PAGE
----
Eliminating interface degrees-of-freedom in substructuring

Omid Kazemi, Parviz E Nikravesh

Research output: Chapter in Book/Report/Conference proceedingConference contribution


In standard substructuring methods, which are used to reduce the order of large finite element models, a structure is partitioned into several substructures that share certain nodes (interface nodes) at their boundaries with each other. When a substructuring technique is applied to a structure, the interface nodes or a transformation of them remain in the reduced model. Keeping the interface nodes, if they are relatively high in numbers, in the condensed model reduces its computational efficiency. The computational efficiency of the condensed model could be increased if those nodes are eliminated from the model. In this paper a different method of substructuring is presented which enables the elimination of the interface DoF. The new method incorporates a different strategy in partitioning the structure into its substructures, allowing this elimination. This provides a great tool in constructing condensed finite element structures with much less total number of DoF compared to cases where a standard substructuring is used. In this paper the new method is explained for structures with two components. As an application this method is applied to a FE tire model and its results are compared to those of standard substructuring.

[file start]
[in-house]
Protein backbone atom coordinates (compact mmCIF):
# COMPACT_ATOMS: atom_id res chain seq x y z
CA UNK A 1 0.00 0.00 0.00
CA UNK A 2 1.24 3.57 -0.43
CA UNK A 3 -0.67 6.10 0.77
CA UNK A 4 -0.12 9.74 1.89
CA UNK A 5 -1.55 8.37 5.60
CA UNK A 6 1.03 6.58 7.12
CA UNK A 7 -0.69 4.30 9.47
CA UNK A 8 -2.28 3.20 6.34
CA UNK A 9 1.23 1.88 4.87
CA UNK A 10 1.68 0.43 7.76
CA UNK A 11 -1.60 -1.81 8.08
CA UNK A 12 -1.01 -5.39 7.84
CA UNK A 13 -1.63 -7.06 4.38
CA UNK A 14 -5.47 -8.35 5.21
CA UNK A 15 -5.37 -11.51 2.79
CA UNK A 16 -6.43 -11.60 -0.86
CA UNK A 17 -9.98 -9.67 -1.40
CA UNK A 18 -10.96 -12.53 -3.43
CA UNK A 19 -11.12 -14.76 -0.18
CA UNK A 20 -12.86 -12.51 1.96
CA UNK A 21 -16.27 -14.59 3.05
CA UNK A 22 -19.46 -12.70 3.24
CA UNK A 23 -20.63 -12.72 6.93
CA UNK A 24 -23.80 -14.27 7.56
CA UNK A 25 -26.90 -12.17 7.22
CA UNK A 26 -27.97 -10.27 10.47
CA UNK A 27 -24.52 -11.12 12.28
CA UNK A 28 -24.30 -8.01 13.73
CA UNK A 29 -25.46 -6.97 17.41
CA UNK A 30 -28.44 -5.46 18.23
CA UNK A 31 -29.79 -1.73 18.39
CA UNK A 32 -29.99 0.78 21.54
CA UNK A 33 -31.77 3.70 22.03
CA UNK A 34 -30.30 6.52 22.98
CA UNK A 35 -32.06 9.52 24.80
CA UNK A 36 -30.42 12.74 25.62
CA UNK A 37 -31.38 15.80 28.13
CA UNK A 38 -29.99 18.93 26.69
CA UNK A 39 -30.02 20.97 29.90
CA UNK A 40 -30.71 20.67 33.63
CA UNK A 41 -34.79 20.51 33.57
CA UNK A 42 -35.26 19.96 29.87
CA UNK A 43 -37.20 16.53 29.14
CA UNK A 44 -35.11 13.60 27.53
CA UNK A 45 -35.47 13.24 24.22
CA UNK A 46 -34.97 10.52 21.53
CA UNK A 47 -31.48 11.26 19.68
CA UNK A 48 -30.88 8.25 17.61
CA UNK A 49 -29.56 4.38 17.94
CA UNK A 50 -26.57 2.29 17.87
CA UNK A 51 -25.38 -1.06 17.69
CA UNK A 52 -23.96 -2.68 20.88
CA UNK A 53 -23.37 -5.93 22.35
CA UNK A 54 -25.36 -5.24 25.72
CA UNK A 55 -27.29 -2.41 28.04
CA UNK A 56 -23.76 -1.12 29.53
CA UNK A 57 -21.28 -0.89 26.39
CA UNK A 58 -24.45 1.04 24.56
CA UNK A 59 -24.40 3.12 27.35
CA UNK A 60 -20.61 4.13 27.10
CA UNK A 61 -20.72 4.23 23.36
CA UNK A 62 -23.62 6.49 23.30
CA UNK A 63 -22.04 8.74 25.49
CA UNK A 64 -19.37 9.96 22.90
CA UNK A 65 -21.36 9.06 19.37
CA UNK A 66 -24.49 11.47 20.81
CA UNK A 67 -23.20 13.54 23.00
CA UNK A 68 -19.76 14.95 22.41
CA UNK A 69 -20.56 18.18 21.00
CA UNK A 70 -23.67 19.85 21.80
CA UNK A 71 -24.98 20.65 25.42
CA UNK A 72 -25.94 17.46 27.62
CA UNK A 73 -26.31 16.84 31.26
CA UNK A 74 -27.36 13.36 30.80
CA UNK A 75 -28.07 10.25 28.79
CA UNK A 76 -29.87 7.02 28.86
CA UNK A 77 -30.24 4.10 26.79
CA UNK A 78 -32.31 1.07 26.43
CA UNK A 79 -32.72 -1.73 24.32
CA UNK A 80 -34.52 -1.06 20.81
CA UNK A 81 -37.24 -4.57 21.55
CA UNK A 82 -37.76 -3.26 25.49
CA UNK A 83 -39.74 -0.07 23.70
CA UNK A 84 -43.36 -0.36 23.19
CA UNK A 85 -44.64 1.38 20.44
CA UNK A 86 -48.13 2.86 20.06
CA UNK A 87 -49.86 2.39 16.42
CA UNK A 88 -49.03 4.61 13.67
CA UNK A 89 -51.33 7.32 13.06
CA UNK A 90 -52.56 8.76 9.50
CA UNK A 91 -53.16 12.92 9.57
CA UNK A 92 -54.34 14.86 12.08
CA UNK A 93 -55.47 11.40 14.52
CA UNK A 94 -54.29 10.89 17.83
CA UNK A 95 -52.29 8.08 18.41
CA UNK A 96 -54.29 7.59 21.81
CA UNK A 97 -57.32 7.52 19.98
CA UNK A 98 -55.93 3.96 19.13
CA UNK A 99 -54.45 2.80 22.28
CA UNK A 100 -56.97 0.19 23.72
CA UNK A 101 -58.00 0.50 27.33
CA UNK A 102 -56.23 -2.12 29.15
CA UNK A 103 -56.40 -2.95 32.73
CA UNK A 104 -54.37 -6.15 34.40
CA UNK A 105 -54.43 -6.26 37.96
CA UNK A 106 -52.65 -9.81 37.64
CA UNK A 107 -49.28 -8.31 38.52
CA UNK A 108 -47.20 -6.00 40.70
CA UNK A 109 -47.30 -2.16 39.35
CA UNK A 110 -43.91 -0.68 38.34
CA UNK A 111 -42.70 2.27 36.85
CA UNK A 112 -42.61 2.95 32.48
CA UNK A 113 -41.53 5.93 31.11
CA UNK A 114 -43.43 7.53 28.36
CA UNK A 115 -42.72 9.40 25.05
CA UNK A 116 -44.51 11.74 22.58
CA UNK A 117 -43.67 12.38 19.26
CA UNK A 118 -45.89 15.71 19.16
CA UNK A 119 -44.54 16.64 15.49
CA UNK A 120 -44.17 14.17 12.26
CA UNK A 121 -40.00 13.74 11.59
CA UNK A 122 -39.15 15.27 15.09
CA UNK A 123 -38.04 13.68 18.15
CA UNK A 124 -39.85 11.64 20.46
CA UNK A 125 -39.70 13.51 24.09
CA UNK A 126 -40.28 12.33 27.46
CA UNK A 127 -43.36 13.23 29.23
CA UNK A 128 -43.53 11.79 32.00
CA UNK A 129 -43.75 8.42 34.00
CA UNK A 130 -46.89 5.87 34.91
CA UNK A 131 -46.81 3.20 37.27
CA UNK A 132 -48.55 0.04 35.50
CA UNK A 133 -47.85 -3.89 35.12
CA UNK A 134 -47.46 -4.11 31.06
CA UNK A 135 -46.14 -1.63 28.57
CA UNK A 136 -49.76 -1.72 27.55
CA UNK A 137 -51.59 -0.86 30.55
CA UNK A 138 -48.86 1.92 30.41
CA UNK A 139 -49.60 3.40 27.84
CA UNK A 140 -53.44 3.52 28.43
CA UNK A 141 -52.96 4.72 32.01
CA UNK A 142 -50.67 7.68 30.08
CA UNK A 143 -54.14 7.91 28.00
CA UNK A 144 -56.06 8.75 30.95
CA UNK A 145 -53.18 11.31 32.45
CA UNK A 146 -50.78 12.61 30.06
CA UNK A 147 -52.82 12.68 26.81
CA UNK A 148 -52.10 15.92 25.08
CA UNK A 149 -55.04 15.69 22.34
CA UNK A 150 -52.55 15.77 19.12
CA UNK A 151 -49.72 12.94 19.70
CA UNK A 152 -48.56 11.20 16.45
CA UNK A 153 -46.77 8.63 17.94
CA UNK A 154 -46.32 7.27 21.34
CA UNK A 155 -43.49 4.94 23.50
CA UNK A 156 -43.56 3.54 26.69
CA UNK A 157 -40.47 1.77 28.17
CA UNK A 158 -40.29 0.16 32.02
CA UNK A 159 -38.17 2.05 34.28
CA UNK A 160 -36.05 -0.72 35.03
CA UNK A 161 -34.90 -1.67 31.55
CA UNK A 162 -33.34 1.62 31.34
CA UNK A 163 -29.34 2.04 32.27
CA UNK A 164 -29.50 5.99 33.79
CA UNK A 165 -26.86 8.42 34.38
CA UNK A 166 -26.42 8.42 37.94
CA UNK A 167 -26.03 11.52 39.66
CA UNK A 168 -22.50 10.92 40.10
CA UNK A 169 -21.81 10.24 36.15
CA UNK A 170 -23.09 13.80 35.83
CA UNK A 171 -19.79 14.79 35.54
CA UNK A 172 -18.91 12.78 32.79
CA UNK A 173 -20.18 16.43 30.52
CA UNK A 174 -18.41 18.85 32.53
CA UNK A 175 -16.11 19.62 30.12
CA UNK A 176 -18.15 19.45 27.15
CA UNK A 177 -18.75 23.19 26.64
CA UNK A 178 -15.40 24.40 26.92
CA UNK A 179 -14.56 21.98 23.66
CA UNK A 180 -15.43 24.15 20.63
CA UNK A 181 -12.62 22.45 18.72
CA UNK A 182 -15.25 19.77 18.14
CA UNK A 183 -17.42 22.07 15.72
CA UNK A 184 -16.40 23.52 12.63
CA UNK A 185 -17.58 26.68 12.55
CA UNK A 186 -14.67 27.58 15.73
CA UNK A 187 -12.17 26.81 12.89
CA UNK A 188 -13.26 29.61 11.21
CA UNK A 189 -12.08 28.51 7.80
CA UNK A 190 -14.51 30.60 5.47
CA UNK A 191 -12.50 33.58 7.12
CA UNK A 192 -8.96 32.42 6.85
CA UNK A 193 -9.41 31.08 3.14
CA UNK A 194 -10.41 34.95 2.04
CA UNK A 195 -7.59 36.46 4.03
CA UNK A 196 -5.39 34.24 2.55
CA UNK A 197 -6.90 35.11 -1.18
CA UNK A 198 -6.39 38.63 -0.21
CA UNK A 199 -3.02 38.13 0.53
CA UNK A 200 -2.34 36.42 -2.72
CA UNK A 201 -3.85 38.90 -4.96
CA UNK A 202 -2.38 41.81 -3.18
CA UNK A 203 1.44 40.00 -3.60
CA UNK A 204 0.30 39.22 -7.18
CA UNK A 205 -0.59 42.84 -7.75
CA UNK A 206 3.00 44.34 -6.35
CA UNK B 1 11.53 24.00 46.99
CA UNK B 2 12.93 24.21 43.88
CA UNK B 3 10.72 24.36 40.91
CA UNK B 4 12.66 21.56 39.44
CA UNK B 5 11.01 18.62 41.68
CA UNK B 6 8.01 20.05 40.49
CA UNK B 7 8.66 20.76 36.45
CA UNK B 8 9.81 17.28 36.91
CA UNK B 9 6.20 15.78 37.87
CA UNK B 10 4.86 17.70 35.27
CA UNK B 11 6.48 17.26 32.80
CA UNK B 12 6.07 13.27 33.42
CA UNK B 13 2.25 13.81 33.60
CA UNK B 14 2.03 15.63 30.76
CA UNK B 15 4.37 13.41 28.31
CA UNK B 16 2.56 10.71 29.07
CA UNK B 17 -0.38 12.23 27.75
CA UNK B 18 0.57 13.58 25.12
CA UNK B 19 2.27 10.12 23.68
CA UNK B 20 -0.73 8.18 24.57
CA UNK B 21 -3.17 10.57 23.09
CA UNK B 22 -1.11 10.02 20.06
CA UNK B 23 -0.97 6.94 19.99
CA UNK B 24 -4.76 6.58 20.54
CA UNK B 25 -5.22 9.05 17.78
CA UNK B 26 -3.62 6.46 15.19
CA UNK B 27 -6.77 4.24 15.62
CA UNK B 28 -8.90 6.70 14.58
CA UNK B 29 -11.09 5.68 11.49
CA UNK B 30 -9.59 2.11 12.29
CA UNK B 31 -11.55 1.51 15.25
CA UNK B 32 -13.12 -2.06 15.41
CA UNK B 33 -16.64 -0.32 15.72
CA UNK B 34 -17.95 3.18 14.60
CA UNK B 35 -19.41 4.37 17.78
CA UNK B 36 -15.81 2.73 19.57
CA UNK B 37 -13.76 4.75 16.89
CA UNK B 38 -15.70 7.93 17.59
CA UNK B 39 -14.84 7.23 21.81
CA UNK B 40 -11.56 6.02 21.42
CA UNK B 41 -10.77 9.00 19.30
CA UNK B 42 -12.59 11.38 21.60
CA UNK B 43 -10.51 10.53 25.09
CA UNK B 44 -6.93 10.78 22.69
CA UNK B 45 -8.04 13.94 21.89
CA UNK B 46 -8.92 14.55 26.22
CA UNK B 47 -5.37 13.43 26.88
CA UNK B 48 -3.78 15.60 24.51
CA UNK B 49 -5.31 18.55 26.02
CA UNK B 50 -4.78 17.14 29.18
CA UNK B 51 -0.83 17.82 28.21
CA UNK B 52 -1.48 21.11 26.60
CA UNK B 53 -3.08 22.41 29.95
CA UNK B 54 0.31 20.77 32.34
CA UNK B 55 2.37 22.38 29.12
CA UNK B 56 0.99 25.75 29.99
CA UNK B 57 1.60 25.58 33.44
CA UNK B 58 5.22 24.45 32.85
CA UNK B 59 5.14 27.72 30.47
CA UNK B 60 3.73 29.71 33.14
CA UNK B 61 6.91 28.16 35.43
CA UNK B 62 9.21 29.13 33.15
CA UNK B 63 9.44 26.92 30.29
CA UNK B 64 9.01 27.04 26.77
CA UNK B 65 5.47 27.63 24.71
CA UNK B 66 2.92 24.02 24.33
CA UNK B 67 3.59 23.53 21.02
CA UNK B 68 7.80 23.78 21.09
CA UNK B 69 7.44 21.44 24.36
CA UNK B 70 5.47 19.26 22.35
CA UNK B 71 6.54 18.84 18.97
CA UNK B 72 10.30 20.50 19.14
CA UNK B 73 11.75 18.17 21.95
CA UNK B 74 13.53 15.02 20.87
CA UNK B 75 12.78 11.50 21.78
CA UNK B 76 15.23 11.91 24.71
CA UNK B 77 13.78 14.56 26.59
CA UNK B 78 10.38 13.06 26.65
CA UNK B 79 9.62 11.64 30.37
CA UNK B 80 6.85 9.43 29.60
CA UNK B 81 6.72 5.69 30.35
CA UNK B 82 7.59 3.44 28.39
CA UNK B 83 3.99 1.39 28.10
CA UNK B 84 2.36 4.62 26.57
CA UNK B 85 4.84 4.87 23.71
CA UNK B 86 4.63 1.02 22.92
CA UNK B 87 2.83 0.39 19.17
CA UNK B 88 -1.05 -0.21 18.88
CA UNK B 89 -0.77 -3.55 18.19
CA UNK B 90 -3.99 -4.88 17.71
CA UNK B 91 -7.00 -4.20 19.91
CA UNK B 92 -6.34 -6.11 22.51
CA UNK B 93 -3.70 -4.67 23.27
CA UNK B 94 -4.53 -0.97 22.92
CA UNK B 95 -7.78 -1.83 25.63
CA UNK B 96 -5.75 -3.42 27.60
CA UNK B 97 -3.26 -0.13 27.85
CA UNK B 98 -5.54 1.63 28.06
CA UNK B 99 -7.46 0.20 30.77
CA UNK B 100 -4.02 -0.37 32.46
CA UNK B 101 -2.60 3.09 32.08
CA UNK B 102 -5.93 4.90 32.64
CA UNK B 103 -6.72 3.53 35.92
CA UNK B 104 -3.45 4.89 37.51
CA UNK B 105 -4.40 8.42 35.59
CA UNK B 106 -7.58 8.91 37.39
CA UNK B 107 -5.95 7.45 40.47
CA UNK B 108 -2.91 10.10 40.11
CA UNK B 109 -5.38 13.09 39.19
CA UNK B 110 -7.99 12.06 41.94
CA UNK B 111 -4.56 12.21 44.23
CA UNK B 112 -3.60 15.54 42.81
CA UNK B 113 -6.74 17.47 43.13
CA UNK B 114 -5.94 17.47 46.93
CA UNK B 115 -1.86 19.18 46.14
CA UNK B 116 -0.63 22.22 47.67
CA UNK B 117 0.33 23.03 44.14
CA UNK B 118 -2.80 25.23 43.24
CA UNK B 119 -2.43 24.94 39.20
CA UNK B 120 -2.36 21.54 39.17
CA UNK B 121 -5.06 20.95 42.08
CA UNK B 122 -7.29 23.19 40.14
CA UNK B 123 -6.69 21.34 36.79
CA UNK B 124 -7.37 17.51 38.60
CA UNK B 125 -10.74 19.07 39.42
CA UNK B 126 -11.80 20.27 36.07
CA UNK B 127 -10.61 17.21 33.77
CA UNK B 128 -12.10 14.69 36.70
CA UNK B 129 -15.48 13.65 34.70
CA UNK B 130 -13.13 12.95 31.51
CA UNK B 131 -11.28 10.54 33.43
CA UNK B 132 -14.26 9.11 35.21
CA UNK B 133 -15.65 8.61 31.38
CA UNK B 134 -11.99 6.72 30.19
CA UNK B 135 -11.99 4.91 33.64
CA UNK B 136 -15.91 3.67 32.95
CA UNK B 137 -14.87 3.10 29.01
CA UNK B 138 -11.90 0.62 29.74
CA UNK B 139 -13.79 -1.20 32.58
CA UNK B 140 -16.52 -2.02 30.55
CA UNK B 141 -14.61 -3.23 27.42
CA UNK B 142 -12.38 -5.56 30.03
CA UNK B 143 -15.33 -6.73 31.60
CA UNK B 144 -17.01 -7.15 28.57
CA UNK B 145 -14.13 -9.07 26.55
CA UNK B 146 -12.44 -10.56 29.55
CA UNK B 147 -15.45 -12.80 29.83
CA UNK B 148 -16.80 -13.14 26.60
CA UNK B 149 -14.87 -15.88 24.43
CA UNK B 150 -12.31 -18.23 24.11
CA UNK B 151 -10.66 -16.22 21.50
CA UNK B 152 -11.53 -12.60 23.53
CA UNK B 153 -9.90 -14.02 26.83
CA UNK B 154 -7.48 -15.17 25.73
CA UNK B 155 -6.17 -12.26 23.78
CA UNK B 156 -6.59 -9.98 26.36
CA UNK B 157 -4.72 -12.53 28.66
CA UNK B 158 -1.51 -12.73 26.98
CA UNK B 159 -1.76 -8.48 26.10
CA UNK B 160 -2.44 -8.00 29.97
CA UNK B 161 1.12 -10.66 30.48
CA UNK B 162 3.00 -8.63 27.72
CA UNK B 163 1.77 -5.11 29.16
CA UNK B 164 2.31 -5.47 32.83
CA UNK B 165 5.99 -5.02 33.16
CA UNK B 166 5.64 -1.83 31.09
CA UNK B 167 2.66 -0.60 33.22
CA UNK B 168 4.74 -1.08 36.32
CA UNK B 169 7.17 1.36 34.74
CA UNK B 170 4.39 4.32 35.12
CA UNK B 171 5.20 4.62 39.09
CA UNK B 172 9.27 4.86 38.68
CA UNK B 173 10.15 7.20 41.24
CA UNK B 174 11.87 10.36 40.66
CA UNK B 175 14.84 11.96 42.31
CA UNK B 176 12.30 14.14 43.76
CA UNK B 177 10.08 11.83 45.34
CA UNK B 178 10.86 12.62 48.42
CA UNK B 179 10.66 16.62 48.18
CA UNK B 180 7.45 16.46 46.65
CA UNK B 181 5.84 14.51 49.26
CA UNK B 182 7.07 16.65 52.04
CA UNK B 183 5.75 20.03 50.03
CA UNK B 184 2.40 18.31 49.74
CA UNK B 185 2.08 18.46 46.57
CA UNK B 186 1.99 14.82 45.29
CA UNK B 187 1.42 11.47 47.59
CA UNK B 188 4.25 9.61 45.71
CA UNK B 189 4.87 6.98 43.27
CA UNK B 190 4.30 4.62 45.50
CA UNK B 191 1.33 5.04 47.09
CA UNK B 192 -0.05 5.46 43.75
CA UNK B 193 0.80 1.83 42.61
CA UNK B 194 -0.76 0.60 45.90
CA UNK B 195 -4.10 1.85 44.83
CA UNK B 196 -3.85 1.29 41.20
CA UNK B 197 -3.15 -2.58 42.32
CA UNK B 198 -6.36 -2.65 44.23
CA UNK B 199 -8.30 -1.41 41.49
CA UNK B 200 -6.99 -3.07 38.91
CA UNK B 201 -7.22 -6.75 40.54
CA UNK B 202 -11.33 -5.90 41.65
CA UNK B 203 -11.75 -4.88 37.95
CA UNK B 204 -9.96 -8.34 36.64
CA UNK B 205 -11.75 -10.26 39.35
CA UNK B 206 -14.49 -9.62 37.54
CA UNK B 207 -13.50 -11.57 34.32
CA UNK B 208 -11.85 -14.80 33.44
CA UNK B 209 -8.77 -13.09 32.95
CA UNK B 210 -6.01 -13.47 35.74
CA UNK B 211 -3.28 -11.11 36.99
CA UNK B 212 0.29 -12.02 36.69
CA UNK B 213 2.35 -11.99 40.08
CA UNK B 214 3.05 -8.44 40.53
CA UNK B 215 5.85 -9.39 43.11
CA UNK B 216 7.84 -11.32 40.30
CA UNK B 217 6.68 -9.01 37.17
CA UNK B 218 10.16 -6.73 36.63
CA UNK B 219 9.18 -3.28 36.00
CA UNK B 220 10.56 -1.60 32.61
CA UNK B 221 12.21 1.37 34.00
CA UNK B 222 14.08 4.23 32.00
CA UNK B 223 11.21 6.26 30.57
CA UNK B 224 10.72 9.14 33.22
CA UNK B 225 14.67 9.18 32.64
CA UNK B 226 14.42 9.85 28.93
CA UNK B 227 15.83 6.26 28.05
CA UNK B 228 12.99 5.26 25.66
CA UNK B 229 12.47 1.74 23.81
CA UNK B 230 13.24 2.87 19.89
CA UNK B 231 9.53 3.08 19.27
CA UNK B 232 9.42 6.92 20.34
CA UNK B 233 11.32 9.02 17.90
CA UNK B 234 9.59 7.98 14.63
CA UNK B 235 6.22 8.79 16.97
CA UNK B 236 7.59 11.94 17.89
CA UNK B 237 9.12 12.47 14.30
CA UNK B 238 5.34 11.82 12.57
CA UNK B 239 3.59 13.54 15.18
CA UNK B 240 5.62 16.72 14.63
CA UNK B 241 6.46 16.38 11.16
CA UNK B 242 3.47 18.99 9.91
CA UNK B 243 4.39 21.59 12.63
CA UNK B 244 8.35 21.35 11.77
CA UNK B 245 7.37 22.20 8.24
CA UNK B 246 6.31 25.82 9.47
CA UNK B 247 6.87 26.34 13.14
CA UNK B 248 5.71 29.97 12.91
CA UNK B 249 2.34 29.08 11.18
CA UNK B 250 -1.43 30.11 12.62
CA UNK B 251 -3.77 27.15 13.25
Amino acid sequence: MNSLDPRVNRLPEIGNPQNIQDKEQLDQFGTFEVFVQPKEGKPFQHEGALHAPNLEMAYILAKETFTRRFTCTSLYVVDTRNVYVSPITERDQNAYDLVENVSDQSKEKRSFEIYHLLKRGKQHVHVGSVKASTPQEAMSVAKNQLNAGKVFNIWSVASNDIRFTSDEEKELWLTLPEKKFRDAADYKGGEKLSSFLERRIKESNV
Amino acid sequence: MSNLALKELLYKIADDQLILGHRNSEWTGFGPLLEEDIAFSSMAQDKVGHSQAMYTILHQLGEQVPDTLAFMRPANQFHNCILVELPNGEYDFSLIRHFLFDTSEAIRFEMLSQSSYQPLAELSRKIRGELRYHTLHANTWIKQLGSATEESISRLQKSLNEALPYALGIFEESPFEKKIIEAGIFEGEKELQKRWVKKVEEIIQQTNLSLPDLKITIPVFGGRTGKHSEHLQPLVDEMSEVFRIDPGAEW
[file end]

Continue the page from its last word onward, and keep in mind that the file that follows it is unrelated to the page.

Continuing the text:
Original languageEnglish (US)
Title of host publicationProceedings of the ECCOMAS Thematic Conference on Multibody Dynamics 2015, Multibody Dynamics 2015
PublisherInternational Center for Numerical Methods in Engineering
Number of pages9
ISBN (Electronic)9788494424403
StatePublished - 2015
Event2015 ECCOMAS Thematic Conference on Multibody Dynamics, Multibody Dynamics 2015 - Barcelona, Spain
Duration: Jun 29 2015Jul 2 2015


Other2015 ECCOMAS Thematic Conference on Multibody Dynamics, Multibody Dynamics 2015


  • Finite element
  • Interface DoF
  • Reduced tire model
  • Substructuring

ASJC Scopus subject areas

  • Automotive Engineering
  • Mechanical Engineering
  • Control and Systems Engineering


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